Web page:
Media these days give me a common sense that it is able to hurt someone if they step on a wet floor with a electric cord dipped in, several movies have this scene.However, I wonder if I set up an ...
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20 views

Is the induced EMF dependent on the conventional or actual flow of electrons?

I have been studying Faraday's Law and Lenz's Law and the flow of current to oppose change in flux linkage. My question is whether the actual flow of electrons to the top of a material makes the EMF ...
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2answers
269 views

How does electric energy flow in a circuit? [duplicate]

I have read that the electric energy flows from the battery into the circuit through electric field created outside the wires into the light bulb (or any other resistor). I have also read that the ...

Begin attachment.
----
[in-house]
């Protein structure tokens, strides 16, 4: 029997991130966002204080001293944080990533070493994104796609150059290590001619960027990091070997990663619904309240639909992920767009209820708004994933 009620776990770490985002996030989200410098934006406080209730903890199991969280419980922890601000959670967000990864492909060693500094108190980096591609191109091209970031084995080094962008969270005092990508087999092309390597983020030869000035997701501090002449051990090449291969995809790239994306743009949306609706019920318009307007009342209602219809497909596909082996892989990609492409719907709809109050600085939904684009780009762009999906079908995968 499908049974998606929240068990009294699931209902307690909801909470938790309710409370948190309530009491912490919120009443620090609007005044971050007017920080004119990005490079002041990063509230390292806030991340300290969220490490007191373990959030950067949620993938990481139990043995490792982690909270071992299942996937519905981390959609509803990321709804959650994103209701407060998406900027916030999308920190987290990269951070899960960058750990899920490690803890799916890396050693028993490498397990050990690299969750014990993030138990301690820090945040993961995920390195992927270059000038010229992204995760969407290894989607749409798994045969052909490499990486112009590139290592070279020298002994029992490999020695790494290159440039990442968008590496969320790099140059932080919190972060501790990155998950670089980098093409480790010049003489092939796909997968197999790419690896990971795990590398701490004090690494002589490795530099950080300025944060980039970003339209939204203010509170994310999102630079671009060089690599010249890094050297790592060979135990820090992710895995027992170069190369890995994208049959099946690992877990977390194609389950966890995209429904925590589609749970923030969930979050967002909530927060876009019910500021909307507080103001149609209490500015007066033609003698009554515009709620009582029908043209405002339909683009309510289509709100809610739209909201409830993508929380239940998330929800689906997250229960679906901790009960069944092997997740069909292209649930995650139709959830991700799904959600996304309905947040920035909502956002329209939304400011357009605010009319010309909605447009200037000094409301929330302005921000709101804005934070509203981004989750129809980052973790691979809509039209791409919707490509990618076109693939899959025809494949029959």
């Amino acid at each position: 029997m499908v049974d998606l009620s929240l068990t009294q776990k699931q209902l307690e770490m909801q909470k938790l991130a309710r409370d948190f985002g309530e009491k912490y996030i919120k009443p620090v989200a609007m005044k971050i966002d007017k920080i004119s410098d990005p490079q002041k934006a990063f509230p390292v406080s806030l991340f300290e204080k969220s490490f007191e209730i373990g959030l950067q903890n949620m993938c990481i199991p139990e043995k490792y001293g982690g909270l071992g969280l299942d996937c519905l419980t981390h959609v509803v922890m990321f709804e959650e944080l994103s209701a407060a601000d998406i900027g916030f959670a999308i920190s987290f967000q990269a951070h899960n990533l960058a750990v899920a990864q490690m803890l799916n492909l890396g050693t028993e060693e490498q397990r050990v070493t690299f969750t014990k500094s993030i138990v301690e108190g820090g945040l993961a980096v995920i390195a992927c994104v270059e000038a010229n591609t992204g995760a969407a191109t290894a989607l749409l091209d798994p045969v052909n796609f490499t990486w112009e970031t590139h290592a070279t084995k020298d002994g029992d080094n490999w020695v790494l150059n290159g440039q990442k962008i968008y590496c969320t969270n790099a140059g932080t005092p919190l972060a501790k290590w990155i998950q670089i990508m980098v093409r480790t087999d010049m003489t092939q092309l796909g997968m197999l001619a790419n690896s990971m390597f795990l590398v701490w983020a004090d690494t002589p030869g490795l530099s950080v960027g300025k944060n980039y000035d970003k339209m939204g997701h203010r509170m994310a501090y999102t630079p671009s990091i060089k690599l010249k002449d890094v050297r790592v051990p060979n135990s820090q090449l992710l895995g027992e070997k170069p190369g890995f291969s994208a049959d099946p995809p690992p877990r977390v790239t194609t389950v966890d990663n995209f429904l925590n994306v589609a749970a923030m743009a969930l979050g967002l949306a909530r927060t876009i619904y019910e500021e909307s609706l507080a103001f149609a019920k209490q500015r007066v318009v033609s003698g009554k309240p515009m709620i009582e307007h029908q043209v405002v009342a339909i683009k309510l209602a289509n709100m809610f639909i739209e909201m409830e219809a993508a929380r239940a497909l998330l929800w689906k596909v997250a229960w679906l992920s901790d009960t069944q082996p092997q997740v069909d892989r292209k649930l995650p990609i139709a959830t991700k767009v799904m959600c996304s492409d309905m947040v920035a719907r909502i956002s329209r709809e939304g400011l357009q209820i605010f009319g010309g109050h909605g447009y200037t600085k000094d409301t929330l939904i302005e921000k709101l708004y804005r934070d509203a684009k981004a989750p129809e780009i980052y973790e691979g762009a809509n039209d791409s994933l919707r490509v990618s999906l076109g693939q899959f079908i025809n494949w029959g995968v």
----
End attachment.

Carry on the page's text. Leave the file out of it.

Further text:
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2answers
103 views

What is the voltage of an average carpet static shock? Can you make it lethal?

I think I heard somewhere that it was in the thousands of volts, but it had extremely, extremely low amps. Could you somehow transform the current to make it larger or something? Or does the equation ...
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2answers
41 views

How does my car's remote keep running?

Two years ago, I got a new car. It comes with a wireless remote that provides keyless ignition and can unlock and lock doors at the press of a button. Just recently, I read somewhere (unfortunately ...
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Electrostatic, electromagnetic, electric, field, force, e.m.f, p.d [closed]

Can someone explain the difference between electrostatic force, electromagnetic force, electrostatic field, electric field, magnetic field, electromagnetic field, electromotive force, potential ...